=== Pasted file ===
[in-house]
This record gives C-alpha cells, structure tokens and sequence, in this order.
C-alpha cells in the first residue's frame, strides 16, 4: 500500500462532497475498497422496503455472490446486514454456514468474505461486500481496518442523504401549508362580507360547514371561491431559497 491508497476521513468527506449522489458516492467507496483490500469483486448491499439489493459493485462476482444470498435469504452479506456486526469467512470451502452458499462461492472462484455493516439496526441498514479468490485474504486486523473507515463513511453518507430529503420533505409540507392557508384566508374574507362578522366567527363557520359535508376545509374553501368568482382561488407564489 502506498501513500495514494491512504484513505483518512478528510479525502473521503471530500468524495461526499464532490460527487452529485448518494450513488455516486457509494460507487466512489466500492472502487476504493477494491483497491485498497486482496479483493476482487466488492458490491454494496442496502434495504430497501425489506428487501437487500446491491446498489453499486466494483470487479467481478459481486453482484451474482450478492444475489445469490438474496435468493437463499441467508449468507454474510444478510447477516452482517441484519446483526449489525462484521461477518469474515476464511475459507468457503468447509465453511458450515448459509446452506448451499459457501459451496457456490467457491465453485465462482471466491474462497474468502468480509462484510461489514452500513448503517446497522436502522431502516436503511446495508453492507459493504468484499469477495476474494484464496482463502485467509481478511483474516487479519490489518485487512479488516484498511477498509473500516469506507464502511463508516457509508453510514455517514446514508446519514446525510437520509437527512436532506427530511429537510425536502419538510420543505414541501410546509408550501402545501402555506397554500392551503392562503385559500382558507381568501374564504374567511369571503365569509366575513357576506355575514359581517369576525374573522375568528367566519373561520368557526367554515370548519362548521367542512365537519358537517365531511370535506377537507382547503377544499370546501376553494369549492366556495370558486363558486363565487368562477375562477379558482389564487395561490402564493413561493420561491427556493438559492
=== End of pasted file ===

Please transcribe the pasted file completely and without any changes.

[in-house]
This record gives C-alpha cells, structure tokens and sequence, in this order.
C-alpha cells in the first residue's frame, strides 16, 4: 500500500462532497475498497422496503455472490446486514454456514468474505461486500481496518442523504401549508362580507360547514371561491431559497 491508497476521513468527506449522489458516492467507496483490500469483486448491499439489493459493485462476482444470498435469504452479506456486526469467512470451502452458499462461492472462484455493516439496526441498514479468490485474504486486523473507515463513511453518507430529503420533505409540507392557508384566508374574507362578522366567527363557520359535508376545509374553501368568482382561488407564489 502506498501513500495514494491512504484513505483518512478528510479525502473521503471530500468524495461526499464532490460527487452529485448518494450513488455516486457509494460507487466512489466500492472502487476504493477494491483497491485498497486482496479483493476482487466488492458490491454494496442496502434495504430497501425489506428487501437487500446491491446498489453499486466494483470487479467481478459481486453482484451474482450478492444475489445469490438474496435468493437463499441467508449468507454474510444478510447477516452482517441484519446483526449489525462484521461477518469474515476464511475459507468457503468447509465453511458450515448459509446452506448451499459457501459451496457456490467457491465453485465462482471466491474462497474468502468480509462484510461489514452500513448503517446497522436502522431502516436503511446495508453492507459493504468484499469477495476474494484464496482463502485467509481478511483474516487479519490489518485487512479488516484498511477498509473500516469506507464502511463508516457509508453510514455517514446514508446519514446525510437520509437527512436532506427530511429537510425536502419538510420543505414541501410546509408550501402545501402555506397554500392551503392562503385559500382558507381568501374564504374567511369571503365569509366575513357576506355575514359581517369576525374573522375568528367566519373561520368557526367554515370548519362548521367542512365537519358537517365531511370535506377537507382547503377544499370546501376553494369549492366556495370558486363558486363565487368562477375562477379558482389564487395561490402564493413561493420561491427556493438559492